Chidambaram, who chose not to make any mention of Pakistan in his opening remarks at the India Today conclave here, voiced New Delhi's concerns over Pakistan-sponsored terrorism during the question and answer session.
"It is no secret that every militant organisation in Pakistan is support by the ISI," he said while taking the names of Lashkar-e-Taiba, Jaish-e-Mohammad and some other groups operating in that country.
In a bid to counter the charge, the Pakistan envoy raised the issue of alleged Indian involvement in Balochistan and about the activities of Indian consulates in Afghanistan.
Islamabad has alleged that the Indian consulates were stirring up trouble for Pakistan, a charge denied by India.
"There are no state actors involved in any act detrimental to the interests of India," he said.
Chidambaram said he had hoped not to enter into a public debate with the envoy who was only stating his government's position but wanted to put their assertion to test.
He said Pakistan should give voice samples of the list suspects given by India to match them with the voice transcripts of the 26/11 handlers in a neutral country to know whether they are state actors.
Chidambaram was asked how India would respond if there was another terror attack on the lines of 26/11.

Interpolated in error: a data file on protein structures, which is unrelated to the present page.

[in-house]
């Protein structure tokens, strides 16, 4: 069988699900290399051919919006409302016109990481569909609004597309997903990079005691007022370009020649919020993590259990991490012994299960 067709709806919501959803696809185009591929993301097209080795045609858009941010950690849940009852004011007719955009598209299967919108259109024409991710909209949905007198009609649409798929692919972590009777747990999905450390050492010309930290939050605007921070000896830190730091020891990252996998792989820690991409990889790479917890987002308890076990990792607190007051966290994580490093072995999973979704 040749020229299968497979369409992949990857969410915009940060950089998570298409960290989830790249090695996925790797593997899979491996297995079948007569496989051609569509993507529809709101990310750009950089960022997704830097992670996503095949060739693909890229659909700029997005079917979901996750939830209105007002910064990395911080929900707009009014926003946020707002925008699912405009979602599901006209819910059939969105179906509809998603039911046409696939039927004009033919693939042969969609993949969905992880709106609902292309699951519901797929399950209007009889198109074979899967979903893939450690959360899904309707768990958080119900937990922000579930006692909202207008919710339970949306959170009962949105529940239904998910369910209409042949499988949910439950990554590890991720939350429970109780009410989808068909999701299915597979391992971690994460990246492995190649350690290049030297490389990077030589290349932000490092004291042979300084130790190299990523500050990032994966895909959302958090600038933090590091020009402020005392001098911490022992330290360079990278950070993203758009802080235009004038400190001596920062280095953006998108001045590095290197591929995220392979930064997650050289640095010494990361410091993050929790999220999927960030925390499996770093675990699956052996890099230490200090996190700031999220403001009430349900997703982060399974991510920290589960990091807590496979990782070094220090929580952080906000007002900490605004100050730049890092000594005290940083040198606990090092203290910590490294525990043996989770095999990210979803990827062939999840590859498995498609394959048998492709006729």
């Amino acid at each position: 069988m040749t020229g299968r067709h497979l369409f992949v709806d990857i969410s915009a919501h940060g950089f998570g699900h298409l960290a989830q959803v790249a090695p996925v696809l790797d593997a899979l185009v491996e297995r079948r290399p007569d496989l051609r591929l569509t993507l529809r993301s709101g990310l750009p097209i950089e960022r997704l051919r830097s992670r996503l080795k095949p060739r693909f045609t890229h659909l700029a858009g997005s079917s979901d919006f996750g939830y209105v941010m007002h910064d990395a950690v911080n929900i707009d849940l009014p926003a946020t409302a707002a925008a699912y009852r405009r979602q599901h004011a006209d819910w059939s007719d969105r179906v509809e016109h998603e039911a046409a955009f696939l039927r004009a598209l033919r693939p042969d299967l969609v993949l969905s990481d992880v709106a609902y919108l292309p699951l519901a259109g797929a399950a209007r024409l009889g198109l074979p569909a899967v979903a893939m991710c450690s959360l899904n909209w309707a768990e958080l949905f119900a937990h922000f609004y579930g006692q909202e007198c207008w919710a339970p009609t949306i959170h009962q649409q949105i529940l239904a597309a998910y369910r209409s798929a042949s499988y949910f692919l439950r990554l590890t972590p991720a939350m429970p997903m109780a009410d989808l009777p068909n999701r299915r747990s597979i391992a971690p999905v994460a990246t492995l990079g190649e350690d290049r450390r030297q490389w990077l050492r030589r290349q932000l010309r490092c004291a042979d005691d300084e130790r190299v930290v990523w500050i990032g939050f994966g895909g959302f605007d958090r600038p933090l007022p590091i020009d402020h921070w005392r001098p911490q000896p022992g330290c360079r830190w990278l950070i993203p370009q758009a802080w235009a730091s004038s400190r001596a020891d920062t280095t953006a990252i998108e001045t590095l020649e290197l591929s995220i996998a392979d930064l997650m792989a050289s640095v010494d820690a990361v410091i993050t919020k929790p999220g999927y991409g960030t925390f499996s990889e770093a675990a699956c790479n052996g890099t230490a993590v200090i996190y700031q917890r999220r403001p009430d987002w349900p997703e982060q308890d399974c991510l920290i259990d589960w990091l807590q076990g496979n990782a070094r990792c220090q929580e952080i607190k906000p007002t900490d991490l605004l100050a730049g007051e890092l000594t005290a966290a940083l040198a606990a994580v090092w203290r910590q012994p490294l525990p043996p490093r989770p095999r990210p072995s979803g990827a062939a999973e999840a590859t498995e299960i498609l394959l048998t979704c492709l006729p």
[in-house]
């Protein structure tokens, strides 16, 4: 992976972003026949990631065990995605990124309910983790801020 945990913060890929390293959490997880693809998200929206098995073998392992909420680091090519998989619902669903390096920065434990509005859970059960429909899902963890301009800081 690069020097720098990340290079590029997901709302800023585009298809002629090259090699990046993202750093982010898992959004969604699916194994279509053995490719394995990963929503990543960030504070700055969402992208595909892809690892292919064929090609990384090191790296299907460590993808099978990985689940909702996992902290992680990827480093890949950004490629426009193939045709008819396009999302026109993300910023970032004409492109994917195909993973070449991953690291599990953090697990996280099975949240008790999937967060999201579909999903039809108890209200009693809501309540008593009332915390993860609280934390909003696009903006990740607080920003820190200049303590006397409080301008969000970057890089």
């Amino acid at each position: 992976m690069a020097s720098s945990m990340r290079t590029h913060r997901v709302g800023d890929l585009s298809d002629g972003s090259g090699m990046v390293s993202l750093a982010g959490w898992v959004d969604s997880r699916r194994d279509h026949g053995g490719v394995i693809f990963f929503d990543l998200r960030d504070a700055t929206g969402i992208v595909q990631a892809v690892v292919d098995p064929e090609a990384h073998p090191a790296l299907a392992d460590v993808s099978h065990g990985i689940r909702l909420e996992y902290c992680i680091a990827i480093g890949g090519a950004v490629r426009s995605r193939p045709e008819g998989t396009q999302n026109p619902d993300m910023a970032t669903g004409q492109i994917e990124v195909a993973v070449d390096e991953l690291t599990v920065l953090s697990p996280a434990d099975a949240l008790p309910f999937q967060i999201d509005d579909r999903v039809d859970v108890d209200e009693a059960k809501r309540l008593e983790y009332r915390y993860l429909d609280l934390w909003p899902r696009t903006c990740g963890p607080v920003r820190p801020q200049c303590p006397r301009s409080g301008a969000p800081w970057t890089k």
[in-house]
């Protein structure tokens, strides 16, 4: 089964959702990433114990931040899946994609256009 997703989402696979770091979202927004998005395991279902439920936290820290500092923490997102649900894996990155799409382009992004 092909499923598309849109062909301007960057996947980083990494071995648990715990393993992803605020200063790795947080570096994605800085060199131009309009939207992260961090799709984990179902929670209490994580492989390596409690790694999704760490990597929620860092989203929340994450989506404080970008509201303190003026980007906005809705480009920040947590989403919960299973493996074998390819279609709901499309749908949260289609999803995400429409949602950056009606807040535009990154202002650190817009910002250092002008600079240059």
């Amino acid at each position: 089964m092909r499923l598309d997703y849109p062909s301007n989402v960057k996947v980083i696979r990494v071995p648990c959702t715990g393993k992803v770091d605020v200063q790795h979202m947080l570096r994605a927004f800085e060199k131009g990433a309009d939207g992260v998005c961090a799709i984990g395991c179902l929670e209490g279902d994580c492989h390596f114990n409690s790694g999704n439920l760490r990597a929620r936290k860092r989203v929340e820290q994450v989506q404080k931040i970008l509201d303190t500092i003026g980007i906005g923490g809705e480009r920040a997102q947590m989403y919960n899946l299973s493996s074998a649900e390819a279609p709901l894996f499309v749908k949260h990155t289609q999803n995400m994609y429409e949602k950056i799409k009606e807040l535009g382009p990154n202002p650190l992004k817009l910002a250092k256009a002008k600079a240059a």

The Minister made it clear that "war is not an option" so the two countries, both nuclear powers, "must talk when we can" and, at other times, " we have to be vigilant".
"We cannot change our neighbour", he said adding Pakistan has been a "very difficult neighbour from 1947".
He indicated that there may be another around of talks between Foreign Secretary Nirupama Rao and her Pakistani counterpart Salman Bashir. There is speculation that this may take place later this month.
Malik contended that it was Rao who had telephone the Pakistan Foreign Secretary for talks. "We hoped something positive will come out of it and we welcomed the opportunity".
India said terrorism will be one of the main agenda and the Pakistani side said it too had its own concerns and willing to discuss it.
"We repeatedly asked India to share with us real time information on terrorism," he said in an apparent reference to Pakistan's claim that the 10 dossiers provided by India contained only "literature" and nothing concrete for them to act upon.
Responding to a questioner who objected to the term 'jehadi terrorism', Chidambaram said Hafiz Sayeed, the 26/11 mastermind as also LeT and JuD leaders have been repeatedly talking about 'jehad' to justify their acts of terror.
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